Expose Defense Contractor Fraud


Contractor Fraud Overview

Defense contractor fraud occurs when a private company contracted by the U.S. Department of Justice (DOJ) does not satisfactorily provide the military with the goods or service it was paid for. Whistleblowers may report private contractors who defrauded the government by falsifying their records to receive higher payments, underdelivering or providing defective products.

What is Defense Contractor Fraud?

The U.S. government relies on private companies to deliver on their promises across many sectors, but none is arguably more important than the goods and services provided to the government by defense contractors. These “goods and services” can be anything from combat equipment for soldiers to critical intelligence analysis performed by private technology contractors. Whatever equipment or services they may be, U.S. servicemen and women rely on them to protect American interests abroad and at home.

Each year the U.S. government spends approximately $500 billion on defense and international security. This amounts to about 20% of the Federal budget. As the role of private contractors has expanded within the Department of Defense so have their costs. In 2014, the top 10 defense contractors alone accounted for $110.3 billion in spending. When fraud is committed under these circumstances American taxpayers are left to pick up the tab as their taxes are shifted to overpay for government contracts instead of being reinvested into services and communities that would benefit citizens. A Department of Defense report prepared in the Senate found that since 2011 hundreds of defense contractors who had defrauded the government were awarded $1.1 trillion in contracts.

In order to reduce and discourage defense contractor waste and fraud, the Department of Justice created a whistleblower reward program to find and prosecute corrupt defense contractors. Since 1987, the Department of Defense has recovered $2.6 billion from defense contractors who defrauded the government under the False Claims Act. Due to their part in the government’s recovery of fraudulent funds, whistleblowers have received $455 million for reporting defense contractor fraud.

Examples of Defense Contractor Fraud

Violating Federal Contract Terms

When a company lies about fulfilling terms specified in a federal contract.


Sometimes, before a federal contract is secured with a company, the government will require that the business is owned by or employs U.S. veterans. Some unscrupulous companies misrepresented or lied about their background in order to circumvent the requirements, committing a False Certification crime.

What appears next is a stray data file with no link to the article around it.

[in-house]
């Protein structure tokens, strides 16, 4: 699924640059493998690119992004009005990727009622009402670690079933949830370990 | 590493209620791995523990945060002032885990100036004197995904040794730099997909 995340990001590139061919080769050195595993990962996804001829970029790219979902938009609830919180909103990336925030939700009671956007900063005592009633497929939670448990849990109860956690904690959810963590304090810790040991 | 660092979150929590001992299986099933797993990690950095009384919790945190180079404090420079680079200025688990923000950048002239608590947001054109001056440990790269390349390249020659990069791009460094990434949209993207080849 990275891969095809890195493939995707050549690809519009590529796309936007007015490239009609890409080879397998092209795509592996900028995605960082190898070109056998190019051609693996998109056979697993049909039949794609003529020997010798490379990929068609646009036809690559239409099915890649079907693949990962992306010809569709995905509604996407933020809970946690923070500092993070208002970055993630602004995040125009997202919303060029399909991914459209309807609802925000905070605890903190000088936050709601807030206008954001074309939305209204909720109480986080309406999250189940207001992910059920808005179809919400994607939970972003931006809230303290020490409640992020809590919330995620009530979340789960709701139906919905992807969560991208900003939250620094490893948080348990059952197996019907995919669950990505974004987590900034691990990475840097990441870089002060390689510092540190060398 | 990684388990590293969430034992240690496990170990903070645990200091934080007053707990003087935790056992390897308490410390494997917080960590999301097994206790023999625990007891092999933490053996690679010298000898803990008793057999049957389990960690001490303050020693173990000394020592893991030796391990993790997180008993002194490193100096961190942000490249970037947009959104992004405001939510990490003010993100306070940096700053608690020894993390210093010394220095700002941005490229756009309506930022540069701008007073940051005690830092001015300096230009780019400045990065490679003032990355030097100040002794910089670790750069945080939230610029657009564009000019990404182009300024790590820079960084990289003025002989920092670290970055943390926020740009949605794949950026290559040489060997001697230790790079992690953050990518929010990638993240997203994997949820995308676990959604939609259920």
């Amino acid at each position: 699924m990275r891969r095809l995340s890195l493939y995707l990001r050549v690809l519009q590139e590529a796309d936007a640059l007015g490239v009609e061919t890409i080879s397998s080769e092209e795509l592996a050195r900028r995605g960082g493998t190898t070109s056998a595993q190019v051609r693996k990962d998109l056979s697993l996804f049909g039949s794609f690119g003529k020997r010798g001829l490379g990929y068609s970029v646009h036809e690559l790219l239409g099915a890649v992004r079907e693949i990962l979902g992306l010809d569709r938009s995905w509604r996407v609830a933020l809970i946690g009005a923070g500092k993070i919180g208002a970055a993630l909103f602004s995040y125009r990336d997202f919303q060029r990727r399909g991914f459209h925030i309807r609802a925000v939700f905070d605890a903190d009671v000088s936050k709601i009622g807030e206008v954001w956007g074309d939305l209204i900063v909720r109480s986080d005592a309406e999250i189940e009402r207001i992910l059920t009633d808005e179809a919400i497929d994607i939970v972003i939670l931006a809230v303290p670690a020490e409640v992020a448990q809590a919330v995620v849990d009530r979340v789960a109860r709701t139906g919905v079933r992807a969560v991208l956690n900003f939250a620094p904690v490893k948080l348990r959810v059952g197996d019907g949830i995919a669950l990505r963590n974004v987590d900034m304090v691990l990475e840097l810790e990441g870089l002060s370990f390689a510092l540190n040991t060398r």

Failure to comply with contract specification

This includes omitting quality procedures, required testing, or other steps in the production process.


Purchasing vehicle parts of substandard quality from an unauthorized source even though the contract specified that products delivered are to be built using specific guidelines.

Overbilling and inflating expenses

Private companies may intentionally inflate contract costs, timelines, or required resources.


Although the military may have paid to receive high-quality equipment, goods delivered are then discovered to be inferior, defective or outright broken. In other instances, mercenary troops who were paid to provide security services on U.S. bases overbilled the Army for employees who were not physically present in the base.

Winning a contract through kickbacks or bribes

In order to secure their business or work on another federally-funded project, some companies bribe or provide gifts to U.S. officials.


Kickbacks includes both direct payments (bribery), as well as other indirect favors such as expensive gifts, paid vacations, or the hiring of a relative.

Contractor Fraud and The False Claims Act

All forms of government contractor fraud are prosecuted under the False Claims Act. The Department of Justice regularly relies on individual whistleblowers to come forward and help root out fraud and corruption. In return, the government provides whistleblower protections and whistleblower rewards.

Learn more about the False Claims Act

Reporting Defense Contractor Fraud

If you have information about defense contractor fraud, our expert legal team will conduct a free case evaluation to help you better understand your legal options and what you can expect should you decide to file a whistleblower claim. If you delay in filing a claim it can weaken your case and reduce your potential reward, so we urge you to contact us by filling out a form or calling us toll‐free at 1‐800‐681‐3228.


Take the first step

Your first consultation is free and confidential. Get in touch today and arm yourself with the knowledge you need to make an informed decision.